New year, new ways to be sustainable. In this article, we explore ten apps that will make sustainable living your easiest New Year’s resolution to date.
Treeapp is my number one when it comes to everything sustainable. At this point, I’ve recommended it to more people than I can count. Every day, users can log in to the app and plant a tree for free. First, users choose a project area to support, after which they are presented with three messages or questions from sponsors of the app and that’s it! The company plant the tree in the area you choose and then you get to do it again the next day. It’s completely free and as a huge bonus, all the sponsors are sustainable companies that then allow you to buy their products with a discount code as a result of using the app. I’ve been using this one since the beginning of last year and I’m still obsessed.
Olio is perfect for the cheap university student who also wants to prevent food waste. The app allows you to either donate or receive excess food from the local community. Users take a photo of the food/items they have on offer and then a pickup place and time for the item. Everything in Olio’s share option is free and you can find some real gems on the site. Even though it is primarily a food waste app, I’ve even seen a whole set of dresser draws going on the site so don’t be afraid to look.
3. Too Good To Go: end food waste
Like Olio, Too Good To Go is another food waste saver. It operates very similarly to Olio in that it presents nearby food that needs to be saved but works with retailers rather than other users. This concept is a safer option as users cut out the middle man and there is no need to worry about pesky time-wasters. The downside, however, is that the bags are ‘surprise’ bags, meaning you never really know what you are receiving, though you often get a general gist from the provider. They have a wide range of suppliers, including companies such as Costa Coffee, Greggs, Morrisons, and Caffe Nero. The bags often cost around £2, another reason why it ranks below Olio, but given the amount of product you get, it still comes out as a huge bargain.
ShareTheMeal is a UN initiative that donates meals to people in need for as little as £0.65. It’s an amazing idea and even works great for presents. The ‘gift a meal’ function allows you to donate on behalf of someone else for an easy and helpful present. You can also choose to sponsor a particular individual or family and receive updates on how your funds have impacted their life.
Unlike everything else on the list, Ecosia is the only non-application. Instead, Ecosia is a browser extension that works in place of other browsers, to plant trees with every search. It has a handy function at the top of the screen to keep track of how many trees your searches have planted. Honestly one of the easiest functions and it doesn’t even feel like work. Just sit back, search online as you normally do, and feel better about yourself.
6. Ethy: shop sustainably
Want to find sustainable products and businesses online or in your local area? Ethy is perfect. They have plenty of options available to users to discover alternatives to your everyday products. Similar to impact score shopping (an option further down on the list), the app allows users to receive information about the companies they buy from with a full accreditation system in place to make sure your money is going to the right place.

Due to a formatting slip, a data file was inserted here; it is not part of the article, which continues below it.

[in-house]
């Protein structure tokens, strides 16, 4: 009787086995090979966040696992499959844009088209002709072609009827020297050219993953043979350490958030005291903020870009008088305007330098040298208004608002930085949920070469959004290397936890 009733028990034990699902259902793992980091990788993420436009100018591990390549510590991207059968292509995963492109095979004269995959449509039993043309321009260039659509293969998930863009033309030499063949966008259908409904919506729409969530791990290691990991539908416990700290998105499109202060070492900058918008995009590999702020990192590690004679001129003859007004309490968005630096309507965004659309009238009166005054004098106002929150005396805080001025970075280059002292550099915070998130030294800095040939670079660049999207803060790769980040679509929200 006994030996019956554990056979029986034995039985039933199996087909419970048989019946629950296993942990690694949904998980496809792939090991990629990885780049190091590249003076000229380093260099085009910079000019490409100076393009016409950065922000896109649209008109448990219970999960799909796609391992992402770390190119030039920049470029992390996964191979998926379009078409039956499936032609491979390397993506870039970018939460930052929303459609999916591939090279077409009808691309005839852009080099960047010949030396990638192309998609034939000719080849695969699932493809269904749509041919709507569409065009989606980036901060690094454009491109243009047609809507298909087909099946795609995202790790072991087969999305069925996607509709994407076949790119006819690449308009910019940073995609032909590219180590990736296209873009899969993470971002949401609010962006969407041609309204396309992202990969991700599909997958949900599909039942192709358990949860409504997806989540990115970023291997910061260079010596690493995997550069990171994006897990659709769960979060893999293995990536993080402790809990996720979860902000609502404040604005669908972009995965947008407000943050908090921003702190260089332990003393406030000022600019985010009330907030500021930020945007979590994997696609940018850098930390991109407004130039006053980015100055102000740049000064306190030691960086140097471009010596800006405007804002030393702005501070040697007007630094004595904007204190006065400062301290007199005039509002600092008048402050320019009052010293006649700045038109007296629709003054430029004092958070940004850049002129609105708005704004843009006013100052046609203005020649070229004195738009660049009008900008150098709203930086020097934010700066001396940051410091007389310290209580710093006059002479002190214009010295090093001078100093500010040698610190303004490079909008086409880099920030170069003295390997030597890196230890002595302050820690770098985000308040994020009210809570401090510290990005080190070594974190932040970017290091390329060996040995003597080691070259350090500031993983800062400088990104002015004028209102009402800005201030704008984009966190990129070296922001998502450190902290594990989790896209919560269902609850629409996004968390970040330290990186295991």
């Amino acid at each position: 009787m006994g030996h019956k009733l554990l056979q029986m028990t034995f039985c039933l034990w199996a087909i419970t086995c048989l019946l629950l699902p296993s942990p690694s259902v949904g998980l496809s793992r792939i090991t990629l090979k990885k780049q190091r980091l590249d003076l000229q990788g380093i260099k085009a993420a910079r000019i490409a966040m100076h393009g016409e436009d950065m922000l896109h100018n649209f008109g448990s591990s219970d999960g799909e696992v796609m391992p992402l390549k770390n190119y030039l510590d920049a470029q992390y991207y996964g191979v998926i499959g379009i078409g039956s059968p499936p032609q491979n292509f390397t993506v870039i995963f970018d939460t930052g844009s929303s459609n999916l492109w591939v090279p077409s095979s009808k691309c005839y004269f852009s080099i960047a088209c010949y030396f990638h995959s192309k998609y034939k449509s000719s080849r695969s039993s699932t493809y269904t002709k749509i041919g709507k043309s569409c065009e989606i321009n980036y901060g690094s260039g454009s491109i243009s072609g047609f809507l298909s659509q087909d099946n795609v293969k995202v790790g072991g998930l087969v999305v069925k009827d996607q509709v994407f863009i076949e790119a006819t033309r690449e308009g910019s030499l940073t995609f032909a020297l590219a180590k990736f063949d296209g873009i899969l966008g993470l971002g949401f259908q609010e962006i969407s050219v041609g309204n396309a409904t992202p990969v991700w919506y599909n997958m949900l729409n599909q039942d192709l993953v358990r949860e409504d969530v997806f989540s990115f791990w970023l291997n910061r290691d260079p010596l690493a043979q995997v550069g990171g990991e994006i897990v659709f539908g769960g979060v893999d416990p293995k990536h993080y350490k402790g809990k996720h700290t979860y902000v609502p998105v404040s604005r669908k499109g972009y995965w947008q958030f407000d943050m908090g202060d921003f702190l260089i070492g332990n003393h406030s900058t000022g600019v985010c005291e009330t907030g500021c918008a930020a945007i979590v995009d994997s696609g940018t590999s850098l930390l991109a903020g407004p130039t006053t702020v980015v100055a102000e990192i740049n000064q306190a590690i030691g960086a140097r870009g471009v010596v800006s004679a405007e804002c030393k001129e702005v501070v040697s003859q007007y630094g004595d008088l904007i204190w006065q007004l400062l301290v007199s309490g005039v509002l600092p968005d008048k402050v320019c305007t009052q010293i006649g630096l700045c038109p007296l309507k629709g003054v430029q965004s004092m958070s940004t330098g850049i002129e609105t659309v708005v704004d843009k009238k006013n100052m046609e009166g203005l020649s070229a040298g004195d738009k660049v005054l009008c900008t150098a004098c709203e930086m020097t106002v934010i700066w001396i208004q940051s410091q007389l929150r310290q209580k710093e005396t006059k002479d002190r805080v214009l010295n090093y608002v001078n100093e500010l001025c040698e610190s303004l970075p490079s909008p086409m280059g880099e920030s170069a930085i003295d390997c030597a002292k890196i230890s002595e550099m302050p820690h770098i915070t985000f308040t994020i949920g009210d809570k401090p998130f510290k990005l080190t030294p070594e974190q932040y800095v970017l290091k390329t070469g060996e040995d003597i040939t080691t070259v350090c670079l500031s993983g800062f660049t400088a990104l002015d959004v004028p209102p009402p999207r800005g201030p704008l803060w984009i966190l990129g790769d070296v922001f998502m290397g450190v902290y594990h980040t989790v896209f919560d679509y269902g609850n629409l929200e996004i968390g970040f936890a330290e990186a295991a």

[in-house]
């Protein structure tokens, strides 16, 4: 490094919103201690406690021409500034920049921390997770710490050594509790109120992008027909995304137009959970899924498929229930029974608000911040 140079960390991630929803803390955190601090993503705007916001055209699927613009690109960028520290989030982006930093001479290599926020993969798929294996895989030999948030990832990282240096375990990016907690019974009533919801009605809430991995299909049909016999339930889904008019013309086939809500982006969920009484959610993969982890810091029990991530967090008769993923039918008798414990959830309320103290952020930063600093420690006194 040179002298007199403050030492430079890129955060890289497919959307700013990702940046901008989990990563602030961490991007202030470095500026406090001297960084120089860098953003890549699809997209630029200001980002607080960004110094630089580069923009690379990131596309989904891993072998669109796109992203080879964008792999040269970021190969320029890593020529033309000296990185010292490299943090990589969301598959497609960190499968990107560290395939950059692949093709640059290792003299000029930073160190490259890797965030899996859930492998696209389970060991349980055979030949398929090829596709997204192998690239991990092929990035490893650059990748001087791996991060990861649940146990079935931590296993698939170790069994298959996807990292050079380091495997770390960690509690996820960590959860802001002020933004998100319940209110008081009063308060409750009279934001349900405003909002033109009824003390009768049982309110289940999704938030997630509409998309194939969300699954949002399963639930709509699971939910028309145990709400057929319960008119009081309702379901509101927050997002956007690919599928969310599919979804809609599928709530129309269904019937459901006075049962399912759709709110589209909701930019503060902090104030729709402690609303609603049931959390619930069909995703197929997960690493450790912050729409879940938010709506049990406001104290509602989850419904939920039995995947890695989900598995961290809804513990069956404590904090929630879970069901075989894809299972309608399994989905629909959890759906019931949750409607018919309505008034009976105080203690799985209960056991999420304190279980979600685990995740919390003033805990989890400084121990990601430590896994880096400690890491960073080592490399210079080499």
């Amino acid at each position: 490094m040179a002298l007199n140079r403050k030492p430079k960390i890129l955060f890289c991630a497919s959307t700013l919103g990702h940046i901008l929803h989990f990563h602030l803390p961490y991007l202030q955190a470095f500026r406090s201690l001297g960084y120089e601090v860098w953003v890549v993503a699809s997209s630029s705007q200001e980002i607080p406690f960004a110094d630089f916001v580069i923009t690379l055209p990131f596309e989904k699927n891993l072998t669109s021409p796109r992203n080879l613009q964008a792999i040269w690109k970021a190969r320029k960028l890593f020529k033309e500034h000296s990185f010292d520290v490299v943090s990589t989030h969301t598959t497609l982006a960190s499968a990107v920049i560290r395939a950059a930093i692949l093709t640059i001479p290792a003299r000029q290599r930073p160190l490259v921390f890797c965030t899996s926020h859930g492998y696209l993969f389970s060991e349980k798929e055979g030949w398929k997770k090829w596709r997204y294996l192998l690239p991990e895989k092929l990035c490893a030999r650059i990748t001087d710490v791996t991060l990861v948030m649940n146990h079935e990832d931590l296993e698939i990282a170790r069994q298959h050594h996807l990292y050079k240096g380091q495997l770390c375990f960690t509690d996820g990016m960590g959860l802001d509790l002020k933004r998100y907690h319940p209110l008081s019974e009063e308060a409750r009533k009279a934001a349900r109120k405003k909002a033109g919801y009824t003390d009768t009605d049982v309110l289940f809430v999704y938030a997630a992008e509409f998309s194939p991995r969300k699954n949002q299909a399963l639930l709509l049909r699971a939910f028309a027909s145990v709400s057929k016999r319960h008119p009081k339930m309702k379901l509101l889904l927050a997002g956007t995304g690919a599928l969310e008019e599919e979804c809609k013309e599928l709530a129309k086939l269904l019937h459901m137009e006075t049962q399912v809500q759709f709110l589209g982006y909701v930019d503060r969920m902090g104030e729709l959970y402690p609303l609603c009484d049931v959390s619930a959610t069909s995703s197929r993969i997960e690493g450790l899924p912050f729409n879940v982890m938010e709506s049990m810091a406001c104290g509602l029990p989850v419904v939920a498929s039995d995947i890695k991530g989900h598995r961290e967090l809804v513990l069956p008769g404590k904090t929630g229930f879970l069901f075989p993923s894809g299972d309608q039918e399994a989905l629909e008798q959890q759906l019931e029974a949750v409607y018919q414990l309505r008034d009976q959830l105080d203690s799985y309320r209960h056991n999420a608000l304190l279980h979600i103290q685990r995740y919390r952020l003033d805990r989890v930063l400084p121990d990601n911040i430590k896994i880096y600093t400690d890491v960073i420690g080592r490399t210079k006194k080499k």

Flora is great not just for focusing but also for planting trees. Flora is a free alternative to the app Forest where users can grow digital and real trees through opting into the planting service. It works through users setting a timer on the app (the time is up to you) and for that designated time, users cannot leave the app without a charge being incurred. The charge is usually £5, which goes towards the planting costs. The app has an emergency option so if it is really necessary, you can still leave the app without incurring a charge.
8. Impact Score Shopping
Sometimes living suitably is hard, especially amongst the increasing greenwashing of present society. With the impact score app, you can easily scan a product to discover how sustainable it is, and even suggest more sustainable alternatives. The app takes into account a range of factors including carbon emissions, payment practices, and gender pay gaps.
9. My Footprint: climate and nature
This WWF is amazing for figuring out your carbon footprint. The first step to being more sustainable is figuring out where you can make changes. Answer a brief questionnaire and the app will give you an overview of your footprint and suggestions on how to lower it. The app also hosts a series of challenges for its users. These can be as easy as turning your heating down a degree or two, or as hard as planting your own herb garden ( I say this as a self-proclaimed black thumb).
10. Giving nature a home
This app comes from the RSPB, and similar to the My Footprint application gives you tasks to complete. These tasks are focused on creating a suitable environment for garden habitats. As many university students may not have a garden, the app falls low on the list. This doesn’t mean people should completely disregard it, however, as the app gives you the ability to set your garden size to change the tasks presented to you. Besides, it’s never too early to plan your future garden.
Note: None of the products presented in the list are sponsored and all rankings are presented from the author’s opinion.